- calculate the decentralized system sizing and layout.
- describe essential installation parameters.
Intelligent Daylighting Webinar: Design Without Sacrificing Performance
Daylighting elements and architectural roof glass are striking, desirable building features that historically come at a high cost: leaks, energy loss, thermal discomfort, and condensation issues. Next generation glazing is addressing these issues and developing roof glass elements, hidden daylighting features, and aesthetically-focused window systems designed to be thermal-bridge-free, and suitable for high performance envelope needs. Fenestration of all kinds requires special attention, but is especially important in high performance buildings, where they are fulfilling more occupant needs. Potential for thermal bridging, overheating, cold air convective currents and air or water leaks can dampen or destroy the gains of free daylight and visual comfort. The designer’s challenge is to meet both the aesthetic and performance demands of the building envelope.
This presentation covers methodologies for selecting daylighting solutions, presents case studies of that apply concepts, and lays out design considerations that apply to commercial or residential, flat or pitched roof, curtain wall systems, historic preservation retrofits and more. Proper integration and design decisions result in roof daylighting that addresses energy, light, health, ventilation, comfort, and overall wellness of both occupants and the longevity of the building envelope.
- Describe common problems with daylighting elements, from design to installation.
- Describe attributes necessary for daylighting in high performance enclosures.
- Describe the methods for analyzing daylighting elements for thermal performance, and energy balance.
- List key design considerations of daylighting elements in regard to health impacts (air, light, and condensation risk).
Make It Tight – Building Enclosure Airtightness Training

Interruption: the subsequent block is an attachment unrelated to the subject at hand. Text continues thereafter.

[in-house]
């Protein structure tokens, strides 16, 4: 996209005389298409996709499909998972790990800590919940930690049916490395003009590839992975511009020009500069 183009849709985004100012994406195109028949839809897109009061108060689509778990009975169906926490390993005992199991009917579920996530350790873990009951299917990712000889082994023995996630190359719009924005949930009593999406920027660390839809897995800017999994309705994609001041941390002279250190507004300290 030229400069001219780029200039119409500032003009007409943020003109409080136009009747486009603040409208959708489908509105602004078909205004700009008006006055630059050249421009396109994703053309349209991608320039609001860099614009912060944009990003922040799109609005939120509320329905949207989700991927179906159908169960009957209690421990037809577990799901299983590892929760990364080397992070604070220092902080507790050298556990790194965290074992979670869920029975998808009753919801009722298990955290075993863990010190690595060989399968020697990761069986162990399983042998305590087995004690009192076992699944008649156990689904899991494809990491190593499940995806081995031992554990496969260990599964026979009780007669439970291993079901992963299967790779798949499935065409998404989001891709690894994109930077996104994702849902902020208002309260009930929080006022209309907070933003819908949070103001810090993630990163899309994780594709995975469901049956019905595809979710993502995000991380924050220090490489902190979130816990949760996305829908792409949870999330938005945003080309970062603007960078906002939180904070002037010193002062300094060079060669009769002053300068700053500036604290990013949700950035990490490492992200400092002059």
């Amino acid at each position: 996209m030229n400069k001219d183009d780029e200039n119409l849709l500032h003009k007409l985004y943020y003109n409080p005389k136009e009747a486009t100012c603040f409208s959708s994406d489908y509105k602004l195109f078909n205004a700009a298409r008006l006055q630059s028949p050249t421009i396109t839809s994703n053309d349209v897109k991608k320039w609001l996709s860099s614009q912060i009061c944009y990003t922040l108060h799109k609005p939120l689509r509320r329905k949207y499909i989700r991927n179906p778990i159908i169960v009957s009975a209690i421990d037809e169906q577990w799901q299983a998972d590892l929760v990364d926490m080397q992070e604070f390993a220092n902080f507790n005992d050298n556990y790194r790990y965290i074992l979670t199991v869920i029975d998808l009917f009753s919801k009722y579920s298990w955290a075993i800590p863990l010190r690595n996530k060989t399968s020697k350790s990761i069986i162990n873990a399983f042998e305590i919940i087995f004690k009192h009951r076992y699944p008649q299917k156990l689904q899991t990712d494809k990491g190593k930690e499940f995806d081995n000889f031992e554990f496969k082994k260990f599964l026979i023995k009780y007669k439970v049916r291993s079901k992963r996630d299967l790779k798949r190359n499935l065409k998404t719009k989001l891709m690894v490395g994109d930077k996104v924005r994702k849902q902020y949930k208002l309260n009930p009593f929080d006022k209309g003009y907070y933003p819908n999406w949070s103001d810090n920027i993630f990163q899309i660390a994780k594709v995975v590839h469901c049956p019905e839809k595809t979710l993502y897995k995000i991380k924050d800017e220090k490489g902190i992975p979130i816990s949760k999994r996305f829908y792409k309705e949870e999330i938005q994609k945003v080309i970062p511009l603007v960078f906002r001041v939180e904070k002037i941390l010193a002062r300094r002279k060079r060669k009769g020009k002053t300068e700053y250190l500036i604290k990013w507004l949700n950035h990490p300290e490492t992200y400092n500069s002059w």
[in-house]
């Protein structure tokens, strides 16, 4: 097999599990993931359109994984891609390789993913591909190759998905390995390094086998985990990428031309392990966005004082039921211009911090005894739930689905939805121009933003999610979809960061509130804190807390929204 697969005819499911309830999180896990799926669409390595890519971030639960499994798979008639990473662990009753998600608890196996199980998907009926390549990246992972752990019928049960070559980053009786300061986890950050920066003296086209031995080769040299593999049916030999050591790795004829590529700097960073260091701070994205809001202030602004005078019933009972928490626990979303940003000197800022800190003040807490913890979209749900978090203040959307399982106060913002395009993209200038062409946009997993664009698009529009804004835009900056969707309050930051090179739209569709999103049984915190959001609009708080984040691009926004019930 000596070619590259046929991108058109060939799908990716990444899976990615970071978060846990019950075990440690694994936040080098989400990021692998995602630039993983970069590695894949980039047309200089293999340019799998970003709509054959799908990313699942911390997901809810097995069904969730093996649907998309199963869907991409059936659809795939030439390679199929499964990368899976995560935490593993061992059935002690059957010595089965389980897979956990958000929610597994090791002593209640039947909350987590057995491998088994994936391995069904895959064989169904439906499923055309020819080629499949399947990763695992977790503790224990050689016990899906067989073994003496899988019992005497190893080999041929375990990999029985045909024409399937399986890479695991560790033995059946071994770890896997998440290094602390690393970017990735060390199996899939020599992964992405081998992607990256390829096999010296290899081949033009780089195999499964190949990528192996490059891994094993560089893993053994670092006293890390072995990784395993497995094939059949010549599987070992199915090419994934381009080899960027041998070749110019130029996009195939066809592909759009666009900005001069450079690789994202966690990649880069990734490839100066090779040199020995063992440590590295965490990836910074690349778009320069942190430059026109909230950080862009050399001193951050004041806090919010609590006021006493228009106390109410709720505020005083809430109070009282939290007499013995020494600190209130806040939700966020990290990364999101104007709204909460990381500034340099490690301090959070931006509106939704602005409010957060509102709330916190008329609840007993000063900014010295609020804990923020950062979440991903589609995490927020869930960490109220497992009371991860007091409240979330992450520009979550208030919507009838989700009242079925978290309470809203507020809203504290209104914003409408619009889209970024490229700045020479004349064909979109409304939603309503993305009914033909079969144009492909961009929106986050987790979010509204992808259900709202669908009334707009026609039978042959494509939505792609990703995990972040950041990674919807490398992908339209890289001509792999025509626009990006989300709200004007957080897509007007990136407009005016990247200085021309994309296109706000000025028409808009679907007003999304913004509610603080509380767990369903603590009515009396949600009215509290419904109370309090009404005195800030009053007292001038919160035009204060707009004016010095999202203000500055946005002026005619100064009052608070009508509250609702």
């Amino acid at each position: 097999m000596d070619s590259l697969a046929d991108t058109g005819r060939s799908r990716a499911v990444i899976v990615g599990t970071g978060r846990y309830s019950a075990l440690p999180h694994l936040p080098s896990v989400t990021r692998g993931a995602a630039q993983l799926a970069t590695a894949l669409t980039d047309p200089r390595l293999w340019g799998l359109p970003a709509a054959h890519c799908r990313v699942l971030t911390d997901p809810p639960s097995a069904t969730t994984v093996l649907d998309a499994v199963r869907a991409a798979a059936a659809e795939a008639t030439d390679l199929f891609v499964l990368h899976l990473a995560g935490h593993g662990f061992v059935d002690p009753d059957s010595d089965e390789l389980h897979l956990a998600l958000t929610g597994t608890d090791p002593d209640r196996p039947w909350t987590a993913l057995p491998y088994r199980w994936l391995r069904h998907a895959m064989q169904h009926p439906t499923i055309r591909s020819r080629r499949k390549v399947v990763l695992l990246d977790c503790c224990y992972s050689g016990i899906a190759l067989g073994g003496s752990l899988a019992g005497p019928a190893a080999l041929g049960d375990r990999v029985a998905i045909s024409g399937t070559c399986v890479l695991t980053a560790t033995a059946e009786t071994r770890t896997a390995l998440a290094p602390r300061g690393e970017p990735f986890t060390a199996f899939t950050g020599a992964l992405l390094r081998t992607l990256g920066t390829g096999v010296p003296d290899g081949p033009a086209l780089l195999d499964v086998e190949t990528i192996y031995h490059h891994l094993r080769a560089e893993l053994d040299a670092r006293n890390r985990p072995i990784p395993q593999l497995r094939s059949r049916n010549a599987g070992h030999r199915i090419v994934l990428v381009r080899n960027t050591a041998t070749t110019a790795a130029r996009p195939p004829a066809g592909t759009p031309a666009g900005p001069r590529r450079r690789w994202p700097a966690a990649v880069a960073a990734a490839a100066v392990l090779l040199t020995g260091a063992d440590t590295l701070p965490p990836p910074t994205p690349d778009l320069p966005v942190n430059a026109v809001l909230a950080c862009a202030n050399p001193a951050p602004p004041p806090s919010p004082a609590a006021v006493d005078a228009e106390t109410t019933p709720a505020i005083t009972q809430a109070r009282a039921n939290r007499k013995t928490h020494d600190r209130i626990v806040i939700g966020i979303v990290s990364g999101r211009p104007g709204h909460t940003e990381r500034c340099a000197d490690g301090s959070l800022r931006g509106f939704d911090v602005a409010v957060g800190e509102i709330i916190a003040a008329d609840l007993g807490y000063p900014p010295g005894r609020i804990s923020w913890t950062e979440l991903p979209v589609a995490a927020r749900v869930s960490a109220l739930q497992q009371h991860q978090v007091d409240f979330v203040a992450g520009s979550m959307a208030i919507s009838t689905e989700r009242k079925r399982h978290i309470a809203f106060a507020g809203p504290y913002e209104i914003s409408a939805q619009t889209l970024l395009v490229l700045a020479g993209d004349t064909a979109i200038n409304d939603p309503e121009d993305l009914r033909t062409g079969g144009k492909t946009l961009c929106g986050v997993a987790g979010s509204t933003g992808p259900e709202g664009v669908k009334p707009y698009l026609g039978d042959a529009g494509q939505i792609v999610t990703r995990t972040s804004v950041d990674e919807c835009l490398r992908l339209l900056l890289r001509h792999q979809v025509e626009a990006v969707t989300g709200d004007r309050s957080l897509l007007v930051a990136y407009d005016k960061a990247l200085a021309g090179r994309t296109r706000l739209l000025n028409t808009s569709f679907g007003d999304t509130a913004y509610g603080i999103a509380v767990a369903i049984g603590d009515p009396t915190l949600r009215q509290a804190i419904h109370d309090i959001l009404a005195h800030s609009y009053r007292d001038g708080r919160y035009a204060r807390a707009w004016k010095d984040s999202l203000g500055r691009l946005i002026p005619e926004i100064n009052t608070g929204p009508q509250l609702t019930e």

In this four hour comprehensive introduction to building airtightness and air sealing, attendees will gain detailed knowledge about:
1.) Why an air barrier is critical to high-performance construction – with an in-depth discussion of the supporting building science. From energy efficiency to health to prevention of moisture damage, the essential importance of airtightness is one of the best kept secrets in construction today and this session will unravel the myths and provide clear explanations.
2.) What is an air barrier and what are air barrier standards today – including a comprehensive look at the materials and components used in making air barriers. From sheathing, to membranes, caulking, tapes and gaskets, there is a growing array of products to choose from and we’ll discuss them all and how they can help hit the airtightness numbers you need and keep it that way.
3.) How to design an air barrier – uncovering the complete process and critical decisions needed to optimize chances for success. Should the air barrier be outboard or inboard; how are the walls connected to the roof; what design decisions will make airtightness easier to achieve or harder. How do the materials and components go together and how to describe it in a way that helps the contractor make the airtight system a reality on site.
4.) How to construct and test an air barrier – describing implementation of design with real world examples of both new build and retrofit construction. We’ll see what is working well and what is not for different construction types. Then look at the tools and methods for testing airtightness and delivering quality assurance.